Date of Issue/November 2020 Issue  Category/Others

My Point of View on how the Japanese baking skills have been and will be passed on to the future generations


Hi, there everybody, I am James Odaira, president of Boulansserie Journal, talking to you from Tokyo, Japan. My Point of View this month is about how the Japanese baking skills have been and will be passed on to the future generations and how we can keep our retail bakery industry thriving.

There are many young bakers who work hard every day with the dream of having their own shops in the future. They are employed as bakers in a bakery that practices the bread making method that they want to learn. Their boss is often the owner chef, who is focusing on training the would-be owner chefs who will utilize the bread making skills that they learned from him in their future bakery shops.

In most cases, it is agreed that this is a kind of vocational training, and that after working for a certain period of time and learning all the skills, they will leave the bakery to have their own shops independently.

This caused the negligence of the duty to realize the working environments stipulated by law, but for the purpose of passing the Japanese baking technology rooted in Japan in various ways on to the next generation, it can be said that this working style in retail bakeries has been functioning very well.

Moreover, owner chefs who has excellent bread making skills gather more bakers as their employees, being free from labor shortages, and achieves more and more thriving business. And this makes not so good bakeries disappear through the process of natural selection. This has been making tremendous contributions to achieving the stronger retail bakery industry as a whole, and passing better bread making skills on to the future generations

However, for the bakers who have trained in this system, there are various hurdles blocking the way to opening their new independent bakery shops. The biggest issue is funding. In the case of retail bakeries, the initial investment amount is quite high, costing 20 to 30 million yen or more. The skills they have acquired would be a useless treasure if they do not have their own shops where they can practice them. It is not preferable from the viewpoint of passing on the bread making technology rooted in Japan to the next generation.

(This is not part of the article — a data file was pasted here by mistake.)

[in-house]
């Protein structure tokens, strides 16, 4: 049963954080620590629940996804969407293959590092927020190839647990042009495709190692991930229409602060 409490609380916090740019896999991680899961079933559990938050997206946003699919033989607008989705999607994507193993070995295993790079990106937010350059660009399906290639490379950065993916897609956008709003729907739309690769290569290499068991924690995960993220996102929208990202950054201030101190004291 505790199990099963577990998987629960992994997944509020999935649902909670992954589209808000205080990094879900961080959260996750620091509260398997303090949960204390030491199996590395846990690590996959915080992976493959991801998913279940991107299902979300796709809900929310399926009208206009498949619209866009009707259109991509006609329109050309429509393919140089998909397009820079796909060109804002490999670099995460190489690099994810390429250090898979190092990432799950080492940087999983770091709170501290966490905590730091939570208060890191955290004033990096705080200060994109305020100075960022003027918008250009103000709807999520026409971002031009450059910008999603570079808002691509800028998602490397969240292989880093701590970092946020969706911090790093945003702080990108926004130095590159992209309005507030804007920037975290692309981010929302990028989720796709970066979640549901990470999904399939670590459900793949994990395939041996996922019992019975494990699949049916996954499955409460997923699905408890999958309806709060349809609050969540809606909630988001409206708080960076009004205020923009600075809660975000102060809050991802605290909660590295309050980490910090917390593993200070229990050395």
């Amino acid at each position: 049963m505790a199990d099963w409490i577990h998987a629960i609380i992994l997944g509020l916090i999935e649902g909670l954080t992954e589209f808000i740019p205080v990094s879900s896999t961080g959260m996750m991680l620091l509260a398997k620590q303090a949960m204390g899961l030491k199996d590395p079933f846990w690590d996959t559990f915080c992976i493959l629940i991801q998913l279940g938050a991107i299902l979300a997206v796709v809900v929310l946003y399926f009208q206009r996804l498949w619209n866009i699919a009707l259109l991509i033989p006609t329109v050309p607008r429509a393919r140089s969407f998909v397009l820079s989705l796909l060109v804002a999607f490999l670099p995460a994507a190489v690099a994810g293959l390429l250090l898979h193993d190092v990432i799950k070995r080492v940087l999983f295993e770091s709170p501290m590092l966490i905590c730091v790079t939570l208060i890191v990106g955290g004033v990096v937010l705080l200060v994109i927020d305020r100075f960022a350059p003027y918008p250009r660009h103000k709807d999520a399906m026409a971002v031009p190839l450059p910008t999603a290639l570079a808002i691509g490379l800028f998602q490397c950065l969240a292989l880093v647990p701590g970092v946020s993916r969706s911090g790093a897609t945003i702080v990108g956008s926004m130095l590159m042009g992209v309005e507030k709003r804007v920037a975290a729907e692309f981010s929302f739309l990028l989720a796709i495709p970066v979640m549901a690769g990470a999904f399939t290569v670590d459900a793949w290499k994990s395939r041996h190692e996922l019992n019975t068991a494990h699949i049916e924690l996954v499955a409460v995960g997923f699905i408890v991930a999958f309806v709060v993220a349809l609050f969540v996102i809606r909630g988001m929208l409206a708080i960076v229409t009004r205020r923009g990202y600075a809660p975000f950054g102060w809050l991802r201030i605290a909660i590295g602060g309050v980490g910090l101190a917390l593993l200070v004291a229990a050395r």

On the other hand, it is said that about 200 retail bakeries are closed annually in Japan. In many cases, the owner has to go out of business because he is old and has no successor, even though he maintains a certain level of sales.

The successor issue is one of the major issues that must be resolved in order for the retail bakery industry to continue to thrive. Most retail bakeries are operating on a small scale, and are often run as a sole proprietorship without having legal personality.

In this case, it may be ideal that the owner chef's son or daughter take over the shop, but if that is not possible, the owner chef has 2 choices left. One is closing the shop and the other is having someone other than the owner chef's son or daughter take over the shop. But in both cases, it takes a lot of efforts to accomplish business succession. The more prosperous the shop is, the more issues are involved.

The fact that the number of shops that are going out of business due to all these hurdles is increasing is unfavorable in terms of handing down the Japanese bread making technology to the next generation.

In order to keep the Japanese retail bakery industry vibrant, we must increase the number of bakers and the number of bakeries where they can fully demonstrate their skills. Or at least we have to maintain the current numbers.

Recently, many companies and organizations are providing services to solve these issues of retail bakeries.

The representative of an organization that provides matching service to couple young bread bakers who want to become independent and the owner chef who is looking for his successor, said, "There are now 9000 retail bakeries in Japan, and 9000 of those owner chefs are all excellent product development staff who have been coming up with so many hit bread items, and if they decrease in number, the product development ability of the Japanese bakery industry as a whole would be weekend to a great extent."